The baseline clinical and biological characteristics of all the one hundred and ninety patients included in the study are given in [Table/Fig-1]. History of back pain was present in eighty three patients and fourteen patients had history of fragility fractures. Sixteen patients had history of cigarette smoking and 2 were chronic alcoholics but no significant liver disease. One hundred and twenty-three patients were living a sedentary life style with no or little weight bearing and muscle building exercise. Serum phosphorus was in normal range in all patients. Serum PTH was done randomly in forty- one subjects and was found to be within normal range. Serum alkaline phosphatase done in all patients and levels were raised in 56 patients. Total serum protein level was low in twelve patients. Serum creatinine was slightly raised in six patients who were either due to dehydration or old age and improved on proper hydration and repeat testing. In our study we also found a significant correlation between BMI and BMD at lumbar spine (p= 0.004).

Baseline Characteristics of patients (n= 190)

MeanS. D.
Age (yrs)568.9
BMI (kg/m2)26.44.7
Lumbar spine BMD (gm/cm20.8490.134
Lumbar spine t-score-2.71.2
Hip BMD (gm/cm2)0.8510.198
Hip t-score-1.41
S.Calcium(ionised) (mmol/L)1.070.07
S.25-OH vitamin D (ng/ml)19.78.2
S. TSH (mIU/L)2.453.25
Creatinine (mg%)0.970.25
Total cholesterol (mg %)17841
Triglycerides (mg%13060
HDL (mg %)4713
LDL (mg %)11745
VLDL (mg %)3221
Milk Intake (ml/day)164128
Sun exposure (mts./day)3326

We saw that majority of our subjects had only occasional or no intake of milk and daily sun exposure of less than 30 minutes. But on doing serum 25-hydroxy vitamin D levels in all patients, revealed vitamin D deficiency (serum 25-OH vit. D = 5 - 20 ng/ml) in 118 out of 190 subjects (62%) and severe vitamin D deficiency (serum 25- OH vit. D = < 5 ng/ml) in four subjects (2.1%). Moreover what was more important was that this vitamin D insufficiency was strongly related to the baseline lumbar spine BMD (p< 0.05). In all the patients with osteoporotic fractures treated operatively or non operatively fracture united at six months of treatment and majority of the patients were walking full weight bearing by that time except for five patients with osteoporotic collapse of multiple vertebrae who were able to manage to sit with brace application and had marked improvement in pain but were not able to walk.


Our observations reveal very high incidence of hypovitaminosis D among postmenopausal women with osteoporosis. A strong correlation was also observed between BMI & BMD. However, a caution is advised to generalize our observation to the population at large. Our results are restricted to a specific set of patients presenting to a tertiary care referral centre which may not be representative of general community. An adequately powered community based study analyzing bone turn over markers in addition is expected to provide better answer to the research question. Despite the inverse correlation between markers of bone turnover and bone mass, their measurement has wide variations and cannot substitute for measurement of BMD in the diagnosis of osteoporosis. Because elevated values of both resorption and formation markers do indicate increased risk for bone loss and fractures, their measurement may become useful in determining the need for therapy, particularly if they can be made more accurate and less expensive.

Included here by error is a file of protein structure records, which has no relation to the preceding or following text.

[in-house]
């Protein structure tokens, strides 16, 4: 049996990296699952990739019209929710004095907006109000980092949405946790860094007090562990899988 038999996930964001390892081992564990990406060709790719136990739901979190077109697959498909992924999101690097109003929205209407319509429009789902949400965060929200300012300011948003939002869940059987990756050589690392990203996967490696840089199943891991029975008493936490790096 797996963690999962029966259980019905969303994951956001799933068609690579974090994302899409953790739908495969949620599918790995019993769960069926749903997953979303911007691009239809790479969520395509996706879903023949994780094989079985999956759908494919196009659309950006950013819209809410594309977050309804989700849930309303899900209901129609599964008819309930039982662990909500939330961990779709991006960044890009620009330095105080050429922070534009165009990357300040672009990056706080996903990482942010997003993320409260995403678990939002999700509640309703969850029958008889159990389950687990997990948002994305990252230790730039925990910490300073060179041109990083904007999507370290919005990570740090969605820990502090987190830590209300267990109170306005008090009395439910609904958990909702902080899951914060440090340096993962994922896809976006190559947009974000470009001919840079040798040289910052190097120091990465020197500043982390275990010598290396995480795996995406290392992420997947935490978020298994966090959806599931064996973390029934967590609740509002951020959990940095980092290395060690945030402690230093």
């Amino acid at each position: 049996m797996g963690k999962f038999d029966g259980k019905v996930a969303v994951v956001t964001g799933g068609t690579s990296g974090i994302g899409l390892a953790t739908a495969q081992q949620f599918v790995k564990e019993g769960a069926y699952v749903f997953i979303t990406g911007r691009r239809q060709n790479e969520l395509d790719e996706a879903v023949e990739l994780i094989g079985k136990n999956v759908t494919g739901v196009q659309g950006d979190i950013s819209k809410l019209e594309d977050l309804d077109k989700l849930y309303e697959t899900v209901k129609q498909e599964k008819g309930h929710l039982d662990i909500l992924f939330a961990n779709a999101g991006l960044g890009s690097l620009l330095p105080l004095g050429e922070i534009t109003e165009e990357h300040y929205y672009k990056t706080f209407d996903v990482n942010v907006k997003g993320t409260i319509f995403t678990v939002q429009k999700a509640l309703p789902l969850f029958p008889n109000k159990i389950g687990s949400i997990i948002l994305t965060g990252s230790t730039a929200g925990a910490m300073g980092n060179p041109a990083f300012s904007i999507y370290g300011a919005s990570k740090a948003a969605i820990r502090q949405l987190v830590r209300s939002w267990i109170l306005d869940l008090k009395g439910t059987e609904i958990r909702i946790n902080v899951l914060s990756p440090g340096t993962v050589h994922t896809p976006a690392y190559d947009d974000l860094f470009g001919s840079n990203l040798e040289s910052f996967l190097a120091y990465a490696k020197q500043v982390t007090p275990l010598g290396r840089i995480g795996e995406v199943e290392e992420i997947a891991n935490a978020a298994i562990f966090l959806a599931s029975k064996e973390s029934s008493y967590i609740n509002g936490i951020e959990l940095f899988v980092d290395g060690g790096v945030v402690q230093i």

Genetic factors exert a strong and perhaps predominant influence on peak bone mass, but physiological, environmental, and modifiable lifestyle factors can also play a significant role. Among these are adequate nutrition and body weight, exposure to sex hormones at puberty, and physical activity [4]. Vitamin D is required for optimal calcium absorption and thus is also important for bone health. Indeed, in patients who are vitamin D deficient, no more than 15 % of dietary calcium is absorbed, whereas in persons who are not vitamin D deficient 30 – 80% of dietary calcium is absorbed [5]. Decreased calcium leads to increased parathyroid secretion which causes increased bone resorption [6]. There is strong evidence that physical activity early in life contributes to higher peak bone mass [7]. Some evidence indicates that resistance and high impact exercise are likely the most beneficial. In our study we found that vitamin D deficiency (< 20 ng/ml) is quite common in India (64.3%) as has been reported by various other studies Arya et al (2004) reported an incidence of 66.3% using 15 ng/ml as the cut-off point [3]. Using 20 ng/ml they reported an incidence of more than 78 %. We also found a significant correlation between low 25-hydroxy vitamin D levels in serum and baseline BMD at lumbar spine. Many studies have earlier reported similar results [8,9,10,11].

All the fractures treated by various methods including devices with improved anchorage techniques like locked plating and locking screws united indicating that osteoporotic fractures usually unite if immobilized properly by proper anchorage implants although it may take a little longer for them to unite. In the present study, we were not able to assess the effect on reduction in fracture risk due to short period of study (15 months). One of our patients suffered a refracture after undergoing surgery for fracture of femoral neck. But this refracture occurred within 3 weeks of starting treatment and role of treatment cannot be assessed. Fourteen of our patients had history of fragility fractures in the past and these patients were not taking any treatment for osteoporosis in the past.

Our study indicates very high incidence of hypovitaminosis D among postmenopausal women with osteoporosis. Prevention of vitamin D deficiency by appropriate diet, activity, sunlight exposure appears to be the primary prerequisite in reducing the incidence of osteoporotic fractures among postmenopausal women.